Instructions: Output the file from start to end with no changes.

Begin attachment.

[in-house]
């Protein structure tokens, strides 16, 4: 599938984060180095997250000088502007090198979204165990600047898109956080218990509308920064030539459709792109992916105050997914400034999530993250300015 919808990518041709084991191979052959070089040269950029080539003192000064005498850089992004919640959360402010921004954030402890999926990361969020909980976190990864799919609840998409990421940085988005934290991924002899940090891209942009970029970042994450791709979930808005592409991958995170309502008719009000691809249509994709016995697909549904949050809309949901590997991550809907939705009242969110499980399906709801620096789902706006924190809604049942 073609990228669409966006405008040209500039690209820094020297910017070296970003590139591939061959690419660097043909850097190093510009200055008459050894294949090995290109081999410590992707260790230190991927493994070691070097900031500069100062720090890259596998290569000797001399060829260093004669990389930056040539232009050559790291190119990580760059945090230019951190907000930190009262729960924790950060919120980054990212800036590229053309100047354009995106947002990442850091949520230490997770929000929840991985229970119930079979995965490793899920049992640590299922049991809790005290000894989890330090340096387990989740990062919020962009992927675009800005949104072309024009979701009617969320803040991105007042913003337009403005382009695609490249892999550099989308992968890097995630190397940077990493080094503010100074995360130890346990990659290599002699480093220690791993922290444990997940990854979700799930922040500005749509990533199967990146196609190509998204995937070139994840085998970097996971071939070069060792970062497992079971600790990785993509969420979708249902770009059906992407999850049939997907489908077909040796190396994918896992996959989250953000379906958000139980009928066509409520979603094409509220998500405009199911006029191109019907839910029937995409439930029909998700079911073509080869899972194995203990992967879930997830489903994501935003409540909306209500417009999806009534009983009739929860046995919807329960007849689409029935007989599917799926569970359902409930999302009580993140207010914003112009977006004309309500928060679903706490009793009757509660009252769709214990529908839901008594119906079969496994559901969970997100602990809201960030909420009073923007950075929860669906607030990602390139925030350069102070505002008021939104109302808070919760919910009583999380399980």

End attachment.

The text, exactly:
[in-house]
């Protein structure tokens, strides 16, 4: 599938984060180095997250000088502007090198979204165990600047898109956080218990509308920064030539459709792109992916105050997914400034999530993250300015 919808990518041709084991191979052959070089040269950029080539003192000064005498850089992004919640959360402010921004954030402890999926990361969020909980976190990864799919609840998409990421940085988005934290991924002899940090891209942009970029970042994450791709979930808005592409991958995170309502008719009000691809249509994709016995697909549904949050809309949901590997991550809907939705009242969110499980399906709801620096789902706006924190809604049942 073609990228669409966006405008040209500039690209820094020297910017070296970003590139591939061959690419660097043909850097190093510009200055008459050894294949090995290109081999410590992707260790230190991927493994070691070097900031500069100062720090890259596998290569000797001399060829260093004669990389930056040539232009050559790291190119990580760059945090230019951190907000930190009262729960924790950060919120980054990212800036590229053309100047354009995106947002990442850091949520230490997770929000929840991985229970119930079979995965490793899920049992640590299922049991809790005290000894989890330090340096387990989740990062919020962009992927675009800005949104072309024009979701009617969320803040991105007042913003337009403005382009695609490249892999550099989308992968890097995630190397940077990493080094503010100074995360130890346990990659290599002699480093220690791993922290444990997940990854979700799930922040500005749509990533199967990146196609190509998204995937070139994840085998970097996971071939070069060792970062497992079971600790990785993509969420979708249902770009059906992407999850049939997907489908077909040796190396994918896992996959989250953000379906958000139980009928066509409520979603094409509220998500405009199911006029191109019907839910029937995409439930029909998700079911073509080869899972194995203990992967879930997830489903994501935003409540909306209500417009999806009534009983009739929860046995919807329960007849689409029935007989599917799926569970359902409930999302009580993140207010914003112009977006004309309500928060679903706490009793009757509660009252769709214990529908839901008594119906079969496994559901969970997100602990809201960030909420009073923007950075929860669906607030990602390139925030350069102070505002008021939104109302808070919760919910009583999380399980």